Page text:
Discovering Potential Market for the Integration of Public Transportation and Emerging Shared-Mobility Services

In recent years, the advance of communication and information technology enables travelers to conveniently request, track and pay for trip via mobile devices. This significant convenience promotes the emerging travel modes such as shared-mobility service including carsharing, bikesharing, ridesourcing (like Uber and Lyft), and private shuttles (like Bay-Area tech shuttles), etc. Shared-mobility owners have claimed that these new traffic modes will help reduce car ownership and promote the ridership of public transit, while transit agencies often unsure of how to coexist with them and demonstrate concerns on the potential competition. To address this dilemma, the research team needs to fully understand the potential market, where intermodal traffic modes involving both public transit and shared mobility will provide more attractive services. Accordingly, strategic solutions can be implemented to well integrate these two traffic modes. Motivated by the above view, this research seeks to discover the potential market from both demand and supply sides for the integration of public transit and emerging shared-mobility services. Mainly the team would like to answer two questions. Who are the potential demand with high potential to use this intermodal services? Where and when are the supply gap/hubs to integrate this emerging mobility and public transit services? To accomplish these research objectives, the study draws from several sources and approaches, including quantitative analysis of transit and ridesourcing temporal-spatial service gaps and cooperative operation potential, employing statistical and machine learning approaches. Together, these efforts provide a snapshot for better understanding the potential market for rapidly widening shared mobility and promoting the ridership of public transit as well. Overall, the outputs of this project will increase the use of sustainable transportation modes, which may reduce urban congestion, emission and energy consumption. Thus, the success of this project will help establish an eco-friendly transportation system.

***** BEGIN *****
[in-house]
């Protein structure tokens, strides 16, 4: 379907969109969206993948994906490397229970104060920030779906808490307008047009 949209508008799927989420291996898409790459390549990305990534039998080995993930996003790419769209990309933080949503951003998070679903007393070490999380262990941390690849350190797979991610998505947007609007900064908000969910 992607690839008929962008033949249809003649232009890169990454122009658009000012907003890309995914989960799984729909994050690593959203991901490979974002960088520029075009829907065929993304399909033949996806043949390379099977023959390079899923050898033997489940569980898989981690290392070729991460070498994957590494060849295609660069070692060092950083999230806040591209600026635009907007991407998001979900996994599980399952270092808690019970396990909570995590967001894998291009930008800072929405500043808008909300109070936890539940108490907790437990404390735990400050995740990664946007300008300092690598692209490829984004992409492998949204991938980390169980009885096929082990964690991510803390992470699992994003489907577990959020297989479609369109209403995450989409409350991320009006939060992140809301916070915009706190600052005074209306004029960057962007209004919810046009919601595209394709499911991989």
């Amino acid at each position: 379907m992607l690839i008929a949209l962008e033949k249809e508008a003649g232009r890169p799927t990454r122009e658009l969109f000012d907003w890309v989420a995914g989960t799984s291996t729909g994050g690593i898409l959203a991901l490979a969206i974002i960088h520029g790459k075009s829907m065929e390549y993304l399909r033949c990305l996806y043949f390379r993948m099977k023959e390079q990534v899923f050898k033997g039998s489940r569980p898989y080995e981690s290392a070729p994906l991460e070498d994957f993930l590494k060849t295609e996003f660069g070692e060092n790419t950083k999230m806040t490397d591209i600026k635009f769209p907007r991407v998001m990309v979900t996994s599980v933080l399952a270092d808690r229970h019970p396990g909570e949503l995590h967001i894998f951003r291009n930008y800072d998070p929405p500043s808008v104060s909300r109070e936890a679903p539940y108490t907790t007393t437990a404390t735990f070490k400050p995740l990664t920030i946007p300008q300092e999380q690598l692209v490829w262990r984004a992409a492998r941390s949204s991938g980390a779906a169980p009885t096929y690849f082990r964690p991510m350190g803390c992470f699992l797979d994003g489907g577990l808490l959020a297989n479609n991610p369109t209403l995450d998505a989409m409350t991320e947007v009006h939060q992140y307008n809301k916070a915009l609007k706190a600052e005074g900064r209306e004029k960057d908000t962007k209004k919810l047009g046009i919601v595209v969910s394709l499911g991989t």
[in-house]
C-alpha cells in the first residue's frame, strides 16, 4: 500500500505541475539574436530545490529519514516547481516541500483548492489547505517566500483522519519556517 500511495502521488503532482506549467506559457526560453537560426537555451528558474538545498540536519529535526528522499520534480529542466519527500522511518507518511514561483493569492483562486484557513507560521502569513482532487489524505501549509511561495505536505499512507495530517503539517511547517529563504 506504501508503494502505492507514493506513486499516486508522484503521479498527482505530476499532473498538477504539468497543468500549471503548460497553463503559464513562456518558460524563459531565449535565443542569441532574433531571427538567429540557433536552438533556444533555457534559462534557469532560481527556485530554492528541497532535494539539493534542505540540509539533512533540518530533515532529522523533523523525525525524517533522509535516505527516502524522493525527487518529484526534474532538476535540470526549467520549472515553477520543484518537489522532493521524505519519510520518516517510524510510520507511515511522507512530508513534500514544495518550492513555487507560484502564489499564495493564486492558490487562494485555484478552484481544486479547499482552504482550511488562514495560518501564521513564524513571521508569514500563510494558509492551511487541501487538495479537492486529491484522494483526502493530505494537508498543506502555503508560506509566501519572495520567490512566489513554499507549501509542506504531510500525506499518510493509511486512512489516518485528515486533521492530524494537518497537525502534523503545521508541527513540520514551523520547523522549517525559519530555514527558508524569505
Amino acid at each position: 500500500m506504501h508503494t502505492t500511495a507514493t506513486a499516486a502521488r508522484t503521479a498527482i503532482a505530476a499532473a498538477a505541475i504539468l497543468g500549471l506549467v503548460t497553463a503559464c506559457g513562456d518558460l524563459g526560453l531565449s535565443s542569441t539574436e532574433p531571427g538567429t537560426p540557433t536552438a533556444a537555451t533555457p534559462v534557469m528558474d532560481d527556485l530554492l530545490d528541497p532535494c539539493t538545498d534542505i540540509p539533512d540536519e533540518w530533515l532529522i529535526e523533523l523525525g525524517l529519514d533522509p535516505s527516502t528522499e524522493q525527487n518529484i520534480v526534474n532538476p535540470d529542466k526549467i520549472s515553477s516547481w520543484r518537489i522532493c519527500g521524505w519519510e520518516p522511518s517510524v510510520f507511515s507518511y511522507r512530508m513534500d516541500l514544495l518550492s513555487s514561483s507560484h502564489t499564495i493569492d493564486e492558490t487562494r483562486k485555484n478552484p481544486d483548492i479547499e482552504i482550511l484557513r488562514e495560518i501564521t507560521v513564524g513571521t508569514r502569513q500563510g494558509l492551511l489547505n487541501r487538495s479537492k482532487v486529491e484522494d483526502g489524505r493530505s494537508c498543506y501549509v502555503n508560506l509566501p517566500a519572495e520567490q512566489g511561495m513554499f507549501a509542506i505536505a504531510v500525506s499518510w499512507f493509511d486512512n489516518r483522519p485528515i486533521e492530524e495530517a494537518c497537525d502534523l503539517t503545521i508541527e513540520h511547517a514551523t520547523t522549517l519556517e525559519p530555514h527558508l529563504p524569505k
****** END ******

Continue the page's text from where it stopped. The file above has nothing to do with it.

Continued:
• English


  • Status: Completed
  • Funding: $128409
  • Contract Numbers:


  • Sponsor Organizations:

    Office of the Assistant Secretary for Research and Technology

    University Transportation Centers Program
    Department of Transportation
    Washington, DC  United States  20590
  • Managing Organizations:

    Southeastern Transportation Research, Innovation, Development and Education Center (STRIDE)

    University of Florida
    365 Weil Hall
    Gainesville, FL  United States  32611
  • Project Managers:

    Tucker-Thomas, Dawn

  • Performing Organizations:

    University of Florida Transportation Institute

    P.O. Box 116580
    Gainesville, FL  United States  32611

    Florida International University

    Civil and Environmental Engineering
    10555 W. Flagler Street, EC 3680
    Miami, FL  United States  33174
  • Principal Investigators:

    Du, Lili

  • Start Date: 20190115
  • Expected Completion Date: 20200715
  • Actual Completion Date: 20210507
  • USDOT Program: University Transportation Centers Program

Subject/Index Terms

Filing Info

  • Accession Number: 01679977
  • Record Type: Research project
  • Source Agency: Southeastern Transportation Research, Innovation, Development and Education Center (STRIDE)
  • Contract Numbers: 69A3551747104
  • Files: UTC, RIP
  • Created Date: Aug 31 2018 1:08PM